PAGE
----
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March 15, 2012     Beverly Hills Weekly
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March 15, 2012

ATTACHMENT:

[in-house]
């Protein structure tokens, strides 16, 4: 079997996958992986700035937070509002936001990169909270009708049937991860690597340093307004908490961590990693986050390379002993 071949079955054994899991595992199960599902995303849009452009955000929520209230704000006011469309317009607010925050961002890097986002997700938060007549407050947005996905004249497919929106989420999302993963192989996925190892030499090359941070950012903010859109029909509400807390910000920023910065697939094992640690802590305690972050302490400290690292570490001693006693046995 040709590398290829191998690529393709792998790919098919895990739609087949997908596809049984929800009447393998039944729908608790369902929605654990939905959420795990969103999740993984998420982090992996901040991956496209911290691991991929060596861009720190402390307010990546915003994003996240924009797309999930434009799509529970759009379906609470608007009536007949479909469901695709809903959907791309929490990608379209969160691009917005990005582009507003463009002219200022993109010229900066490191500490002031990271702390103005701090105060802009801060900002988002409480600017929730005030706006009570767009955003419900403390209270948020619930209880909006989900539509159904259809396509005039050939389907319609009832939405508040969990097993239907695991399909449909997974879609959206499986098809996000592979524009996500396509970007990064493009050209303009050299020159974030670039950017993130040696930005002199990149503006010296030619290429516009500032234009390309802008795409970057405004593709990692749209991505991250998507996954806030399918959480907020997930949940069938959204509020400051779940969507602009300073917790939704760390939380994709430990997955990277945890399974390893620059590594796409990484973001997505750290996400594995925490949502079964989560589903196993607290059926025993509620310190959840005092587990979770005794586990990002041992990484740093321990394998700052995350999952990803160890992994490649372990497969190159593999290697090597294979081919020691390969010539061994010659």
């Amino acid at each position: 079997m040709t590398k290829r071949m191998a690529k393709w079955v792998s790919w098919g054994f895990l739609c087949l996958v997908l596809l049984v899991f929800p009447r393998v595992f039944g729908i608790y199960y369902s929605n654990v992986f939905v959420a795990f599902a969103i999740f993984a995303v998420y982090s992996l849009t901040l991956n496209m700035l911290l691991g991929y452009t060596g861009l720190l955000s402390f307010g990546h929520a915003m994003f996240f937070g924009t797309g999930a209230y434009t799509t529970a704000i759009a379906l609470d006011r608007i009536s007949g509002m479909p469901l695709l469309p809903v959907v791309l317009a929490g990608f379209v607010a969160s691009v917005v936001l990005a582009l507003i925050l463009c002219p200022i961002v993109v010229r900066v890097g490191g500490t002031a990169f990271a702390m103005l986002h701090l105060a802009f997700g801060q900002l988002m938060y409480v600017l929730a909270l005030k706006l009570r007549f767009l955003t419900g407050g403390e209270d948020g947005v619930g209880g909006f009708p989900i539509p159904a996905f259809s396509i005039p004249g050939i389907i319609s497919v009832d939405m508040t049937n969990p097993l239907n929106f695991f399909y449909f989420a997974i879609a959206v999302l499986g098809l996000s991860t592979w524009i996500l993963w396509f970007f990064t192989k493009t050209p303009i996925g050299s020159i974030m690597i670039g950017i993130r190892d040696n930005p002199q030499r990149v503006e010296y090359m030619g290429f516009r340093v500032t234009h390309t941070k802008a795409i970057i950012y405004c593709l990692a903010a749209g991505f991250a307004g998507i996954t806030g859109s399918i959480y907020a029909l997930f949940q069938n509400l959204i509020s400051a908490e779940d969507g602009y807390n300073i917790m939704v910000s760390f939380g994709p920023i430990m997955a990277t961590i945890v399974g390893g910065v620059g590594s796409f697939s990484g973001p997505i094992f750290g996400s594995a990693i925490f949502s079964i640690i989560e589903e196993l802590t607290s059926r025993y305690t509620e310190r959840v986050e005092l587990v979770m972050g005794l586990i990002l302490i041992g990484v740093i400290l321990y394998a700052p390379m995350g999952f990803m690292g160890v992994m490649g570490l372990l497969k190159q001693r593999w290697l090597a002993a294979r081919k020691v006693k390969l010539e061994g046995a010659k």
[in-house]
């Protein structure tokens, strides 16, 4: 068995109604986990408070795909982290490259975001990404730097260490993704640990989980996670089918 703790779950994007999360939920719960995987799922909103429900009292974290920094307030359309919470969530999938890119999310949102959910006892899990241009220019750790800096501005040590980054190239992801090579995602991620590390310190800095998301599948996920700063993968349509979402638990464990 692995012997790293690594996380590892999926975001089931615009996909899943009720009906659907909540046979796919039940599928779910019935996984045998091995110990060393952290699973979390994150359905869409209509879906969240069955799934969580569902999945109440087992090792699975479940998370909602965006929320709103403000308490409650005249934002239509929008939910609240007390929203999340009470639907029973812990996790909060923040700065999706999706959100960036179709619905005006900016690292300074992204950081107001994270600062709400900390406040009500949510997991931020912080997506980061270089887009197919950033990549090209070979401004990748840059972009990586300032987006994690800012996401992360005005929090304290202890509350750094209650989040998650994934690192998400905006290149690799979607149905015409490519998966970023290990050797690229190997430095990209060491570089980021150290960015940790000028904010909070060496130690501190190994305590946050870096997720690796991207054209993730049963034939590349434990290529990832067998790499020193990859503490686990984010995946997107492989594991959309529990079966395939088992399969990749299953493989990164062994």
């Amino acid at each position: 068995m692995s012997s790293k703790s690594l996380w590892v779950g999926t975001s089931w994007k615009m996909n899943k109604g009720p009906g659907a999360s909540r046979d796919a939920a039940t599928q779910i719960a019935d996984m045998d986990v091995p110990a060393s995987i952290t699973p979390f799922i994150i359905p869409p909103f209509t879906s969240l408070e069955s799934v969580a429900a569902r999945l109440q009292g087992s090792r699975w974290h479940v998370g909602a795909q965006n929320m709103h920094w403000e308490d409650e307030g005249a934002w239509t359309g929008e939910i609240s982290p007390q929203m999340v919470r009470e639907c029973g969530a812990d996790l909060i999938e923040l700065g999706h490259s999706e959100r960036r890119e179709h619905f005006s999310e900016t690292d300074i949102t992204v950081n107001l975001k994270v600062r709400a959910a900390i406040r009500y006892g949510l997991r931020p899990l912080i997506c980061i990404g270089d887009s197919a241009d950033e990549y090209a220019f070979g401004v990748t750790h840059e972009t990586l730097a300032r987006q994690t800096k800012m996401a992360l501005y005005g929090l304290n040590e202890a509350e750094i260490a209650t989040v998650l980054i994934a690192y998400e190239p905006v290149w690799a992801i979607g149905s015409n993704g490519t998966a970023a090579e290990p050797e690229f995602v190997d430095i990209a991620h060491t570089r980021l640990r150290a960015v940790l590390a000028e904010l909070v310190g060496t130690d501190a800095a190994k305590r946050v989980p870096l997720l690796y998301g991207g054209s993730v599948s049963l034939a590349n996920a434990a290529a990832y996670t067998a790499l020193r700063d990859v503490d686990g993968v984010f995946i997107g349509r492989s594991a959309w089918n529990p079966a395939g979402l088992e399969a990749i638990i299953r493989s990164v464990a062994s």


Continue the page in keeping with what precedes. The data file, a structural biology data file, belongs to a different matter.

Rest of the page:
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c 00vers00ory The Weekly's interview with Generatmn Philanthropy President Dina Rezvanipour By Melanie Anderson What is Generation Philanthropy? Generation Philanthropy is a nonprofit org/mization based in Los Angeles. We bring young professionals together to [raise] aware- ness about different causes that are around our community and around the world. What inspired you to start this organization? My morn [D0nya Partow] has always been really big on helping others. I remember when I was five or six years old we would go feed the homeless together on Sundays. Growing up as part of the Girl Scouts in Beverly Hills, I was exposed to giving back and helping the less fortunate. I've always had a passion to help others and I've been involved with several other organizations throughout the years, Society of Young Philanthropists, a local organiza- tion in Beverly Hills, being one of_them. In May 2010 I decided to start Generation Philanthropy to create an outlet for young philanthropists to work together closely and raise awareness in our community and around the world. Our board members come from all sorts of professions. We have publicists, real estate brokers, accountants, entrepreneurs, editors. They all come from different back- grounds and they all believe in giving back. They all believe in making a difference in someone's life and have a passion to make a change. How did your fellow board members become involved? The first one being my brother [Vice President Dara Rezvanipour], he was also involved with Society of' Young Philanthropists. We were both on the board. We decided to, leave that organization and start something; on our own. He was a big help in making that happen. I sent out an e-mail to my friends and family and let them know I was starting an organization [to see] if they were interested in joining. Jhoanna [Flores] is someone I have worked with for years. She reached out immediately and said she wanted tobe on board. Jhoanna brought on Jessica McAlister and through word of mouth [fellow 2002 Beverly High graduate] Kathy Benjamin reached out and asked if she could help. We were friends [at Beverly High] but we weren't close friends. We obviously have become a lot closer now that she'sa part of Generation Philanthropy. David Damavandi is my brother's roommate so he wanted to be a part of it as well. Kalyn [Long] works for me at 3d Public Relations and Marketing, so I asked her if she wanted to be a part of it. Josh [Kaplan] and Anarid [Parikh] came trough Dara and Dave. What's it like working with your brother in this capacity? It's wonderful. We have a really great relationship out- side of Generation Philanthropy and that helps us work really well together on the board. He brings in a lot of the things I'm lacking. and vice versa. We balance each other. He's very calm and I'm more hyper and energetic. He calms me down and brings me back to reality. I'm more the creative per- son; he's more the numbers guy. He handles the finances. How does your PR background help with your charity work? I have built a really great network and great contacts over the years. When I decid- ed to start Generation Philanthropy, they were all very eager to help me, so when I need sponsors for food or a photographer or alcohol, I just go into my Rolodex and I have those contacts and they will oftentimes give it to me for free or at-cost. I had asked about great venues and locations for our event. One of our board members, Jhoanna Flores, [has] Boutique Nightclub, AGENCY [as] her client, so my board members bring a lot to the table as well. Each one brings something different to the team. We all complement each other. seeing] a project from start to finish and the feeling of accomplishment and knowing that we're going to be helping children in Guatemala get the proper education that they need and deserve." "Dina Rezvanipour Tell us about your PR work. I started my own company in January. It's called 3d Public Relations and Marketing. Before I started my own company, I had been in PR for eight years. I've done award shows from the Grammy's to the Oscars to fashion shows and celebrity charity events. I've worked with celebrities to musicians. You name it; I've worked with them. Last year, Generation Philanthropy supported a local organization called Chrysalis. Tell us about that. Chrysalis is a wonderful organization [dedicated to creating a pathway to self-suf- ficiency for homeless and low-income indi- viduals by providing the resources and sup- port needed to find and :retain employment]. They have helped h00okino ,Jrwa,',t to so many people and "[I'm  lkJ # llV  so many families get off the streets of Los Angeles We helped them and it was truly inspira- tional. Last April, we went in and did an interview semi- nar for them and we had about 25 people come. We were talking about, how the [job] interview process works and the proper way of doing an interview and the questions that they were asking and the excitement that they had in their eyes was so rewarding to all of our board members. What is Generation Philanthropy currently working on? [We're partnering with] Pencils of Promise, a nonprofit 501(c)(3) organiza- tion. Their mission is to build schools in the developing world and train young leaders to take action at home and abroad. Adam Braun is the founder and he started it three years ago. His goal for 2012 is to build 100 schools. It's only March, and they've already built 50. In a short span of three years, he's been able to make a difference in so many people's lives. What inspired Braun to start Pencils of Promise? He went backpacking and came across a little boy in India. [Braun] asked [him] what he wanted most in the world and the boy said a pencil. Adam's future completely changed from that. He then decided to create Pencils of Promise. Over the years he backpacked through more than 50 countries and was handing out thousands of pens and pencils. How did you decide to partner with Pencils of Promise? In November of 2011 I went to the third annual gala of Pencils of Promise and was so touched by Adam's story and all that he's accomplished in just a short amount of time. His passionand drive is really what made me want to devote Generation Philanthropy's following year to Pencils of Promise. What's Generation Philanthropy's goal for working with Pencils of Promise? Our goal is to [raise $25,000] to build a school with the Charity Poker Tournament event on March 27. We want to build a school in Guatemala. By the end of the year we'd like to build another school to help them get to their goal of 100 schools. Tell us about the upcoming charity poker tournament. We are going to be hosting it at Boutique Nightclub, AGENCY on Tues., March 27 from 7 to 10 p.m. At 7:30 the poker tourna- ment begins and it will go until about 10 p.m. Guests are welcome to stay afterwards to hang out at AGENCY. Tuesday night is their Industry Night.-They are opening their doors to all of our guests for the rest of the night to party hopefully in celebration of us raising $25,000. What if you don't play poker? If you don't play poker, we have other activities that are going to be going on tliroughout the evening and you can come support your friends who do play poker. What are yon looking forward to most about traveling this summer to Guatemala with your board? I think being able to see a project from start to finish and the feeling of accomplish- ment and knowing that we're going to be helping children in [Boca Costa in south- western] Guatemala get the proper education that they need and deserve. I'm very excited about going out there. What's your long-term goal for Generation Philanthropy? I envision Generation Philanthropy to have several chapters around the United States in the next five years and having young philan- thropists running them, people in their 20s and early 30s wanting to make a difference. To purchase tickets or for more informa- tion about Generation Philanthropy, visit www'GeneratinPhilanthrpy'rg or call (310) 780-8416. Page 8 Beverly Hills Weekly